This fall, Senate Majority Leader Chuck Schumer is slated to lead a bipartisan group of U.S. senators to China. The planned trip, like other recent visits to China by high-ranking U.S. officials, is aimed at improving the relationship between the U.S. and China.
Such efforts to ameliorate U.S.-China diplomatic relations come amid growing tensions between the two economic giants. They also run parallel to U.S. efforts to strengthen ties with Indo-Pacific countries to limit Beijing’s influence.
Take, for example, President Joe Biden’s September 2023 trips to India for the G20 summit and to Vietnam, where U.S. competition with China was a focus of Biden’s discussions. While he was in Asia, Biden made several agreements in science, technology and supply chain security designed to bolster U.S. relations with India and Vietnam.
“I don’t want to contain China,” the president told reporters in Hanoi on Sept. 10, 2023, shortly after meeting with Vietnam’s communist party leader.
U.S. Reps. Mike Gallagher and Raja Krishnamoorthi echoed similar sentiments during an event held by the Council on Foreign Relations think tank in New York City the following day.
But even if the U.S.’s stated goal isn’t to limit China’s global influence, its recent agreements with India, Vietnam and other countries may do exactly that.
The U.S. is actively looking for ways to blunt one of China’s best tools of influence: international loans.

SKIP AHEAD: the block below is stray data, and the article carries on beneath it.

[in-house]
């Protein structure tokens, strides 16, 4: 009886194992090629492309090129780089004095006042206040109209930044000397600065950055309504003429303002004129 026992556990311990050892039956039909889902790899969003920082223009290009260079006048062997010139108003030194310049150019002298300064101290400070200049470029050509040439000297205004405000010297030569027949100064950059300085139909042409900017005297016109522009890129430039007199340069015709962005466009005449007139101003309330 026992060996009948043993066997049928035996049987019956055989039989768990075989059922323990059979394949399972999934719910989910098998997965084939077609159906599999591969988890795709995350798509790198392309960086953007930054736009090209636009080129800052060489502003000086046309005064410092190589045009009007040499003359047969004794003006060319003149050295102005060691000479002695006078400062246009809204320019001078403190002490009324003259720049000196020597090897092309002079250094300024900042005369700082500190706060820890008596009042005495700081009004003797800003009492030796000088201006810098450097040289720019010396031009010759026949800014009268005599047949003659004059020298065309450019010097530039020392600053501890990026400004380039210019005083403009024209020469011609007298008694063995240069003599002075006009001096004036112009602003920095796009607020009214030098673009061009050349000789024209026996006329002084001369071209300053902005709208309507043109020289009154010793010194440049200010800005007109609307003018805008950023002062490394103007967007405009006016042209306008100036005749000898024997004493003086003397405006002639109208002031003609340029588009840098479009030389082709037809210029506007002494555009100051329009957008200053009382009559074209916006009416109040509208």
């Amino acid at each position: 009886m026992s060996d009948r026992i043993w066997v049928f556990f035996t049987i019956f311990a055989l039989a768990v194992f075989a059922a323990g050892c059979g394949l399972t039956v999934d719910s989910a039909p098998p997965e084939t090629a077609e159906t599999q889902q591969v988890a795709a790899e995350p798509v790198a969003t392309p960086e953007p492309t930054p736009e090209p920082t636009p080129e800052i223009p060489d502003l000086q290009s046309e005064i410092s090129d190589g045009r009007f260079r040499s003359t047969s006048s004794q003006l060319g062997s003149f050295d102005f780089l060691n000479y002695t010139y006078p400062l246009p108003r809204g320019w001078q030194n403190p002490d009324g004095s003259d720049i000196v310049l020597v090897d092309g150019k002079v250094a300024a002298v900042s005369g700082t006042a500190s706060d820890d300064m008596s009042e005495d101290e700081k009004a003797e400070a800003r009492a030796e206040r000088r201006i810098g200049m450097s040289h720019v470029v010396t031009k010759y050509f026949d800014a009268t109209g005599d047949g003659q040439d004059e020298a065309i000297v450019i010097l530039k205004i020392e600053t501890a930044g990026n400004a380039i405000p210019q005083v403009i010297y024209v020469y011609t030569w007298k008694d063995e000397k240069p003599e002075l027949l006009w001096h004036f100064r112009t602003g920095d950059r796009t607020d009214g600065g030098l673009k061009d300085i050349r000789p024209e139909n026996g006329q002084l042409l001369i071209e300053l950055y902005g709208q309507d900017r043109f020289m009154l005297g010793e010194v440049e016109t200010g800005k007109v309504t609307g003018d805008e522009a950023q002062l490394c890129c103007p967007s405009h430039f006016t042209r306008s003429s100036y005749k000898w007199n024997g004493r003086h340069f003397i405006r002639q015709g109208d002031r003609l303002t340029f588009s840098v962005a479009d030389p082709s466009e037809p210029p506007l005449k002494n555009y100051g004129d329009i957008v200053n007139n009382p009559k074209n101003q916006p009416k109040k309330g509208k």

During the G20 summit Sept. 9-10 in New Delhi, the U.S. pledged to help reform the World Bank and International Monetary Fund to make them more flexible in lending to developing countries to finance renewable energy, climate mitigation and critical infrastructure projects.
These plans are aimed at providing an alternative to China’s Belt and Road Initiative. Commonly referred to as BRI, the initiative is China’s international infrastructure loan program. Over the past decade, Chinese government agencies, banks and businesses have loaned more than $1 trillion abroad, and 60% of the recipient countries are now in debt to these Chinese entities. The U.S. and other countries have long criticized BRI as “debt trap diplomacy.” One study suggests that the trillions of dollars in infrastructure loans to countries by the government and quasi-government bodies in China typically lead to debt problems that the borrowing countries can’t manage.
The telecommunications portion of a joint statement by Biden and [Indian PM] Modi specifically mentions the U.S.’s Rip and Replace program. It is about helping smaller telecommunications companies rip out technology from Chinese companies like Huawei or ZTE and replace them with network equipment from the West that will protect users’ data.
By inking these agreements at the G20 in India and in Vietnam, the U.S. broadened its circle of allies and partners in the Indo-Pacific that can help counterbalance China.
Along with similar diplomatic accomplishments by Vice President Kamala Harris at the recent ASEAN summit in Indonesia; security partnerships like AUKUS, between the U.S., Australia and the UK, and the Quad, between the U.S., India, Australia and Japan; increased military sales and training to Taiwan; and the recent Camp David meeting Biden held with Japan and South Korea, the U.S. is building partnerships all across Asia.
These actions are aimed at restraining China’s political, economic and military might, even if U.S. leaders don’t explicitly say that is their intention. Regardless of rhetoric, actions speak louder than words.